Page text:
Barbara P
Barbara P

Best Tips on How to Avoid Plagiarism

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6 min read

How to Avoid Plagiarism

Are you worried about getting plagiarism detected in your assignments? You're not alone. The fear of getting in trouble for plagiarism is pretty common. 

Plagiarism violates the principles of academic honesty, professional integrity, and creative originality. Getting flagged for plagiarism can damage your reputation or even get you in legal trouble.

But don't worry! 

In this blog, we will provide you with several tips on avoiding plagiarism so you can maintain your academic integrity. 

Not only that, we will talk about different types of plagiarism to help you detect it better and avoid it in your writing. 

Let's dive in!

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  • 1. Different Types of Plagiarism and How To Avoid Them

Tips on Avoiding Plagiarism

Whether you are a student or a professional, avoiding plagiarism is crucial to maintaining your integrity. 

Let’s take a look at how to avoid plagiarism in your research methodology or assignments as a student:

Cite Sources Properly

Different citation styles have specific rules for citing various sources. Learn the intricacies of the citation style recommended by your institution. 

This includes understanding how to cite books, articles, websites, interviews, and other sources within the text and in your bibliography or reference list.

Let’s take a look at the APA citation style book format to help you understand the concept:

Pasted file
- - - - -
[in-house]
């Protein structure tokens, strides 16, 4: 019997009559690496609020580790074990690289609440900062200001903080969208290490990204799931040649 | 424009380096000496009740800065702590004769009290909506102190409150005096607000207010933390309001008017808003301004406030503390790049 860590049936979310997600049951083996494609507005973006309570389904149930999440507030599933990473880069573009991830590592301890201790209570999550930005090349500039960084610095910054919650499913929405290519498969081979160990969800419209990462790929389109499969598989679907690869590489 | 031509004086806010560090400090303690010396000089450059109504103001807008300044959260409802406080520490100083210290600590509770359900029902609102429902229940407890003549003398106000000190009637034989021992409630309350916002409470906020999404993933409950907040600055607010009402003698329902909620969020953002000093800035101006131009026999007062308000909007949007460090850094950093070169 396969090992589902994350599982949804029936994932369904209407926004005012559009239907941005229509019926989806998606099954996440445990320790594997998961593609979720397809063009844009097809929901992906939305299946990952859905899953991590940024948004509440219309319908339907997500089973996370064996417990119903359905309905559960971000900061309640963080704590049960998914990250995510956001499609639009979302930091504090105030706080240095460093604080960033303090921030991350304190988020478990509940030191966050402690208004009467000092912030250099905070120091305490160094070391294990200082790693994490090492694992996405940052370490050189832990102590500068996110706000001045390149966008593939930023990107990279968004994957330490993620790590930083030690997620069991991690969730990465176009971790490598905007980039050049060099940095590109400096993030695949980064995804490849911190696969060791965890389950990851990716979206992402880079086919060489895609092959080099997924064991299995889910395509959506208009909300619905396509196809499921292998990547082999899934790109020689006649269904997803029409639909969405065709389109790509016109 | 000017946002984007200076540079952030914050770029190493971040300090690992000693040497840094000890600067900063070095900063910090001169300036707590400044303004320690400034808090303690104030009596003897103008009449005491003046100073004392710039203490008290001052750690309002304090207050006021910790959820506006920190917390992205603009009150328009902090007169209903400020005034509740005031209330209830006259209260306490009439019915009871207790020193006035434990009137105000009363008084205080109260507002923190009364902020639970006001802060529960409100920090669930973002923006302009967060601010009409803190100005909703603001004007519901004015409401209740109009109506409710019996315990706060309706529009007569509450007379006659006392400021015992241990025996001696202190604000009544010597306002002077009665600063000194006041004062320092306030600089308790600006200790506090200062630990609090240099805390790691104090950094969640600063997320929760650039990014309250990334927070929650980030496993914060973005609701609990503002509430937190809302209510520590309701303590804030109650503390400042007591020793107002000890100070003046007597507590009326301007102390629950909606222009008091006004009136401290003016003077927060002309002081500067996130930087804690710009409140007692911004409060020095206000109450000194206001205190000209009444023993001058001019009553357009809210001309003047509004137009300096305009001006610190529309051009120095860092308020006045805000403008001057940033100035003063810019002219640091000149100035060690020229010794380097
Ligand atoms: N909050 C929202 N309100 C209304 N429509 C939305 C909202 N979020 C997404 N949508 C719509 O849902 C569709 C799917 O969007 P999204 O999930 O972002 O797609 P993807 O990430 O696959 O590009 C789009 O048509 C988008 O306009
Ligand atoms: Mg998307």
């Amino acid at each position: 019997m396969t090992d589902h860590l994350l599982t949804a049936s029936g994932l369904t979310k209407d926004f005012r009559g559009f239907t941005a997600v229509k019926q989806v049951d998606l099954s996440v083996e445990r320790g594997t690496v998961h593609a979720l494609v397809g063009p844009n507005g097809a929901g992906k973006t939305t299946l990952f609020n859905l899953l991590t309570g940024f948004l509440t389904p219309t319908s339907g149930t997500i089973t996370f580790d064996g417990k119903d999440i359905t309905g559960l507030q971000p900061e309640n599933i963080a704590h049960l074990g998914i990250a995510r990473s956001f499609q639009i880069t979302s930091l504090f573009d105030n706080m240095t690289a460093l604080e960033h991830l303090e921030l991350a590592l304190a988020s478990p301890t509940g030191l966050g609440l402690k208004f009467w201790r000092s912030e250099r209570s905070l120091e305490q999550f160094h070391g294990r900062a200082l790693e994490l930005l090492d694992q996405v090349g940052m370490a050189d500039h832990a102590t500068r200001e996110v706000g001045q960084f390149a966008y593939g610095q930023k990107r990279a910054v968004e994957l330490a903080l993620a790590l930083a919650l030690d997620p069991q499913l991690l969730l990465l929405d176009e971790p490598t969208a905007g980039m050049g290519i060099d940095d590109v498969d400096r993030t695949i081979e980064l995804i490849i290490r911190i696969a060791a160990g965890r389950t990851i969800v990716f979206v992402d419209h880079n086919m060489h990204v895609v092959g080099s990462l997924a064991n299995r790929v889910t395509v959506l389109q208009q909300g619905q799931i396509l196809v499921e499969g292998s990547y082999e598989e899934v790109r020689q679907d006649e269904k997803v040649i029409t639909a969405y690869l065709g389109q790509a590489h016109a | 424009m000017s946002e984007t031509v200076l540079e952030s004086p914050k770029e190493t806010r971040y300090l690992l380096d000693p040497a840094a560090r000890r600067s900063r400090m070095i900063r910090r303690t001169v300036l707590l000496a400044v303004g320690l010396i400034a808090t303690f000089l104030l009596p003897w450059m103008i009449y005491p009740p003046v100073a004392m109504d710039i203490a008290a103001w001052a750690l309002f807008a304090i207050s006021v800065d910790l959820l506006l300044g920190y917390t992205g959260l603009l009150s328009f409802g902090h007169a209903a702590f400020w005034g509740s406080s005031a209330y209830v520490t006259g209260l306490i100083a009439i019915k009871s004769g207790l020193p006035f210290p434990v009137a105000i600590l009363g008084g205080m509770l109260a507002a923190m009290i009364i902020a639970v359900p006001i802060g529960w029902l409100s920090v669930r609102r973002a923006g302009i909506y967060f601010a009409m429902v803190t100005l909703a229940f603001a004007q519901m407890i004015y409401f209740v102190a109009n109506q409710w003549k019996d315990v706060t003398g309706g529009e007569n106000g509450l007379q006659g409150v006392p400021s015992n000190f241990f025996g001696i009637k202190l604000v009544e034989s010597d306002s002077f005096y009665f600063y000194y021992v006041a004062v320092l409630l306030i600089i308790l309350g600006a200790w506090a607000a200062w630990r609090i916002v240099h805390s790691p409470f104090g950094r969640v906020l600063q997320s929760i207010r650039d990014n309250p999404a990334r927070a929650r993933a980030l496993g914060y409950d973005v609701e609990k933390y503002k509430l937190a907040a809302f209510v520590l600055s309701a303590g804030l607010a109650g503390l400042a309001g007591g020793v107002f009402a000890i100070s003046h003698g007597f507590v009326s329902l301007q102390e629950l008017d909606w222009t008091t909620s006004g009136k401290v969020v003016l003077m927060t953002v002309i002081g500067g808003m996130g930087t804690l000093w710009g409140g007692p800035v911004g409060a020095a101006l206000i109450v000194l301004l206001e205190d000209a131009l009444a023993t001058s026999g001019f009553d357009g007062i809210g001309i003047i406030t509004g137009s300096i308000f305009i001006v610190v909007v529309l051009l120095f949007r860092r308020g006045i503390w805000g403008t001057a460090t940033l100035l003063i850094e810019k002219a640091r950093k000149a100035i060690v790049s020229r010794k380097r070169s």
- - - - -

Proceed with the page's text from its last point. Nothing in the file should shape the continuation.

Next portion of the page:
APA Citation Format:

In-text citation: (Author's Last Name, Year, Page Number)

Reference List: Author's Last Name, First Initial. Second Initial. (Year). Title of the Book. Publisher.


In-text citation: (Smith, 2020)

Reference List: Smith, J. K. (2020). The Art of Writing. ABC Publishers.

Paraphrase Effectively

Paraphrasing is more than just swapping words; it involves understanding the concept and putting it into your own words completely.

Ensure the meaning remains intact while the wording is entirely your own.

Let’s take a look at an example for a better understanding;

Original text: "The Industrial Revolution brought about significant changes in society and marked a shift from agrarian to industrial economies."

Paraphrased: "The transformation of society during the Industrial Revolution signified a move away from agricultural-based economies toward industrial ones."

Use Quotation Marks

When directly quoting, enclose the quoted text in quotation marks. Provide a citation indicating the author, publication year, and page number. 

This practice not only credits the original author but also distinguishes their words from your own.

Look at the example below:

Direct Quote with Parenthetical Citation: 

As Shakespeare wrote, "To be, or not to be, that is the question" (Year, Act Scene Line).

Use Plagiarism Checkers

These tools can help identify potential instances of unintentional plagiarism by comparing your work against a vast database of existing content. 

However, remember that these tools aren't foolproof and should be used as aids while still reviewing and correcting any issues yourself.

Seek Permission

If you plan on using copyrighted material or someone's proprietary work, seek explicit permission before integrating it into your own work. 

This includes images, text excerpts, or any content that's protected by copyright laws.

Different Types of Plagiarism and How To Avoid Them

There are different types of plagiarism, extending beyond direct copying. 

Here are some of the most common plagiarism types:

Complete Plagiarism

This is the most overt form of plagiarism. It involves entirely copying someone else's work and presenting it as your own without any acknowledgment of the original source.